Get Ready for Christmas; Celebrate the Presence | Lk 1:5-17 Sermon [Video, Text+]

What Does It Mean to Get Ready for Christmas?

Too often, in our American society it means preparing to celebrate the presents… instead of celebrating the Presence (of the Lord).

This sermon, first shared on 12.15.19 focuses on the preparatory role of John the Baptist — who’s mission was to prepare his people for the Presence of the Lord.

Before they could follow the Way (cf. Jn 14:6), they had to stop going their own way. They had to turn around, to turn back… to repent.

Below, please find the sermon video, outline, text, and bibliography. The author’s translation (AT) is incorporated into the sermon text.

Also, text that has been grayed out was omitted from the oral presentation (for the sake of time) — but I hope it is enlightening. As always, hover over any Scripture reference and it should pop-up above the text.

Let’s Get Ready For Christmas; Celebrate the Presence!

Video

Outline

Text

Introduction

Rapping Season (Part I)

27 percent of the Bible is poetry.1

When prophets had a word from God, they often spoke poetically.

Like fire shut up in the bones (cf. Jer 20:9) they couldn’t sit and let-it-be

I pray before my words that the Spirit goes ahead-of-me

That I may glorify the One who died for sin instead-of-me


Christmas ain’t about all the presents-and-décor

Christmas is all about the Presence-of-the-Lord

Jesus is King, He came to take-His-crown

I’m not tryna make this up, I’m tryna break-this-down

May the words of my mouth and the meditation of my heart, be acceptable in Your sight, O LORD, my Rock and my Redeemer (Ps 19:14, NASB)

Christmas is coming up; it must be wrapping season.

Special Company

But what does it mean to get ready for Christmas? Sales and stockings? Music and mistletoe? We may have prepared our homes for company, but have we prepared our hearts for Christ?

When I was growing up, I used to love having company over the house. But there was always something we had to do before company came – something I hated doing: We had to clean up.

I be like, “Mom, why I gotta clean my room? Ain’t nobody gonna be in my room.” Next thing I know, my room turns into the room for the coats. I be like, “How she gonna tell me what should be done in my room?”

My Mom be like, “Your room? Whatchu mean, your room? You lucky I let you live here.” I had to clean up my room and allow it to be used as my mother saw fit.

About 2,000 years ago, John the Baptist came on the scene to tell people that Special Company was coming. And they had to get ready; their lives had to be cleaned up. And we can strive to clean up our lives, too.

And if I ever ask how Someone can tell me what should be done in my life, I can imagine God saying, “Whatchu mean your  life? You lucky I let you live here.”

We have to clean up our lives and allow them to be used as the Father sees fit.

Allusions: They Take Us Back

Ever hear a song or a phrase that takes you back – that reminds you of something? If I said, “I know you want to leave me, but I refuse to let you go…”2 Many would know exactly what I’m talking about.

I can say a few words and remind you of something – maybe even bring back some old memories… No, we’re not going to sing the Temptations in the sanctuary. I believe the Lord’s prayer says, “…lead us not into temptation” (Lk 11:4, NIV).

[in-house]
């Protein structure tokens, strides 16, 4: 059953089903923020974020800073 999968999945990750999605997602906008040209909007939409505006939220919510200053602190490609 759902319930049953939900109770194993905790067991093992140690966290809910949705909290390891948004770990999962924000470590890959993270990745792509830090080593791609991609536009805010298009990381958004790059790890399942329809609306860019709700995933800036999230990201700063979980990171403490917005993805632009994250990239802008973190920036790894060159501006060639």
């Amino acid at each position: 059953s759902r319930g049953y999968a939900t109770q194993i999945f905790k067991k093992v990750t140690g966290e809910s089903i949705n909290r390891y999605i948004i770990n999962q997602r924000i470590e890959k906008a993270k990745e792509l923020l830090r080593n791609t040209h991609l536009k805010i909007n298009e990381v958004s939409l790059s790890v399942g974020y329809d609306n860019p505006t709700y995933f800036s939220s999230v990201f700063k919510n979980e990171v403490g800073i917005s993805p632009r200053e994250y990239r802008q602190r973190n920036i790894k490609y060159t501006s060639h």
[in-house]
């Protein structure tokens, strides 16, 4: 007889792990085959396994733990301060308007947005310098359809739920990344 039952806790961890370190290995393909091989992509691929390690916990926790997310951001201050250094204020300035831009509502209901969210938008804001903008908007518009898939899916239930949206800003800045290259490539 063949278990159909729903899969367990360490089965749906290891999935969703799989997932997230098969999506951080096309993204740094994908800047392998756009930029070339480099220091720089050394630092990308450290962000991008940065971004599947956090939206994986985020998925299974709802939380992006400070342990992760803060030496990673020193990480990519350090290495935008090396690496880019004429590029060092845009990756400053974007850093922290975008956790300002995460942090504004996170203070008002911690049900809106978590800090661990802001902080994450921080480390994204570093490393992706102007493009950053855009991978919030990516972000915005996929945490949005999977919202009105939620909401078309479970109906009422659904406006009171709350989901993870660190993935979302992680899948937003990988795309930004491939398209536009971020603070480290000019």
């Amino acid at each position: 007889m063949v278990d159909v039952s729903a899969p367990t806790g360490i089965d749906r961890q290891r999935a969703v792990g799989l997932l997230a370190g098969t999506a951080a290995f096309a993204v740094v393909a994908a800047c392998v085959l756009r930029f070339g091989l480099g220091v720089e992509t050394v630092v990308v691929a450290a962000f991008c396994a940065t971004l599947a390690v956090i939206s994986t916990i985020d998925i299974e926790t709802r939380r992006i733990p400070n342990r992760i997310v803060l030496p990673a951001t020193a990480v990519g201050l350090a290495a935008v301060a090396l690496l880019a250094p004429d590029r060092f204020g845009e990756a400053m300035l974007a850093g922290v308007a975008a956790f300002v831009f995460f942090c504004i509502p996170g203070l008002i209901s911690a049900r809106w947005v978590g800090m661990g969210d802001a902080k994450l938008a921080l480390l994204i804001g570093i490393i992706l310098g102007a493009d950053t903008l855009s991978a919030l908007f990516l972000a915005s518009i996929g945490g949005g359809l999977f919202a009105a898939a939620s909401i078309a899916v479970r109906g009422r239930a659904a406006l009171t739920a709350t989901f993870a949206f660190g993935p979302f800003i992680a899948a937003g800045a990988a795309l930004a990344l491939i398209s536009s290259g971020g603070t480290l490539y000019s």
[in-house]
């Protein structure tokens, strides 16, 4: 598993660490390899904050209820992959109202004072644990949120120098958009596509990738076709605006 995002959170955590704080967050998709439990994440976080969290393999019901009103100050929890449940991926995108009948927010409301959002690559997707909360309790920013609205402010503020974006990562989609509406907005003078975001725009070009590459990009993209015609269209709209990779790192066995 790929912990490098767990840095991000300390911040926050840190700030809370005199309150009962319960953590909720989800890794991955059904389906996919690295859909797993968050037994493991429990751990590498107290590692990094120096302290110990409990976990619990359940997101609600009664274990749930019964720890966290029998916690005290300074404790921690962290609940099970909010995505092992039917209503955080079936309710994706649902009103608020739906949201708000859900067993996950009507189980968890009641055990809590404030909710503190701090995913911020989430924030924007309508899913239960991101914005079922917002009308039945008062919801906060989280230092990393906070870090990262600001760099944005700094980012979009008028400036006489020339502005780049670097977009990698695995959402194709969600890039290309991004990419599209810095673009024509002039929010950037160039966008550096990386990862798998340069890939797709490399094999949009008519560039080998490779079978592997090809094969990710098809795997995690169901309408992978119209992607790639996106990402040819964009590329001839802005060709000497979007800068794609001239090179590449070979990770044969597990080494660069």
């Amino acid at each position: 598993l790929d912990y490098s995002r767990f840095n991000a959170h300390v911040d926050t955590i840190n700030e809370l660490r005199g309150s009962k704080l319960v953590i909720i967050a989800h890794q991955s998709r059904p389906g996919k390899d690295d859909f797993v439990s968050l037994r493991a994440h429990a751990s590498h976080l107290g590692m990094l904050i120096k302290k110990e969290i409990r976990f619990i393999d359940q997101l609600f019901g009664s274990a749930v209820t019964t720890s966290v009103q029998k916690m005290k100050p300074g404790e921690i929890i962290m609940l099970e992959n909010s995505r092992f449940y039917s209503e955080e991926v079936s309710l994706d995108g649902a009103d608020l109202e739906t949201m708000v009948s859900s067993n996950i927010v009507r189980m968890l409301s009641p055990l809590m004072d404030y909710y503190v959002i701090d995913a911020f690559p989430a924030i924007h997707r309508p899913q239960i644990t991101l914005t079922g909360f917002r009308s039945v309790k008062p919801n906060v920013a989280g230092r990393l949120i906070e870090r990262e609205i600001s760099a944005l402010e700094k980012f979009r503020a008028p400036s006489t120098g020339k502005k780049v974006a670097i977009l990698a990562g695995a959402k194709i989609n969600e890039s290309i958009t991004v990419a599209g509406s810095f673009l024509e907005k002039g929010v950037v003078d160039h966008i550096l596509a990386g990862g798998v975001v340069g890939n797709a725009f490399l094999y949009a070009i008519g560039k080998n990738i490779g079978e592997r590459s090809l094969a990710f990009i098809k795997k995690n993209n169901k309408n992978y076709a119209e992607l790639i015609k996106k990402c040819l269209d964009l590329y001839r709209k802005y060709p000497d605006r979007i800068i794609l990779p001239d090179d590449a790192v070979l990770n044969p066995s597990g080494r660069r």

In any case, this text is dripping with Old Testament allusions.[1] So many things take us back to the Old Testament. For John the Baptist serves as a transitional bridge (cf. Lk 7:26-28)[2] between the Old Testament and the New Testament, the Old Covenant and the New Covenant.

His purpose is to prepare the way for the Lord, to prepare God’s people for God’s Presence.

Luke 1:5 | Priestly Background

It came to pass,[3] in the days[4] of Herod, king of Judea,[5] there was a priest named Zechariah[6] from the priestly division of Abijah. And with him was his wife — from the (female) descendants [lit. “daughters”][7] of Aaron – and her name was Elizabeth[8] (Lk 1:5, AT).

King Herod, a.k.a. Herod the Great, ruled as king over Palestine[9] from 37 BC to 4 BC.[10] He was appointed king by Mark Antony and the Roman senate.[11] John the Baptist and Jesus were born right before he died (Mt 2:1, 15, 19-20).[12]

He was paranoid a king (cf. Mt 2:16), who killed many people to reign as long as possible. But he couldn’t kill the King who would reign forever and ever.

As we shall see, biblical names are important. Zechariah (cf. 1 Ch 9:21)[13] means “The LORD has remembered”[14] (again).[15]

As we find in 1 Chronicles 24 (1 Ch 24:7-18), during the reigns of Kings David and Solomon (cf. 1 Ch 23:6;[16] cf. after exile Neh 12:1-7;[17] Ez 2:36-39;[18] Ezra 10:16-22)[19]  priests were divided into 24 divisions[20] or “orders”.[21]

1 Chronicles 24:10 tells us that Abijah was the eighth division.[22] And it’s interesting that the ninth division is that of Jeshua (1 Ch 24:11) – the Hebrew form of the name Jesus.[23]

Priests could marry any godly Israelite woman[24] who was a virgin (Lev 21:14).[25] However, daughters of priests – especially those in Aaron’s family tree[26] – were preferred.[27]

So since Zechariah and Elizabeth both came from a priestly pedigree,[28] this would enhance the status of any children they had.[29] Basically, John the Baptist has the “best spiritual ancestry.”[30]

And it’s interesting, in Exodus 6, we actually find that Moses’ brother Aaron was also married to a woman named “Elizabeth” (Ex 6:23).[31] And, Aaron’s sister’s name was Miriam (Ex 15:20), which is the Hebrew form of the name Mary.[32]

This passage has so many allusions back to the Old Testament.

Luke 1:6 | Righteous and Blameless

Now they were both righteous in the sight of God, walking in all the commands and requirements of the Lord blameless(ly).[33] (Lk 1:6, AT).

In the Sight of the Master vs. the Sight of the Masses

They not only had good heritage;[34] they had godly habits.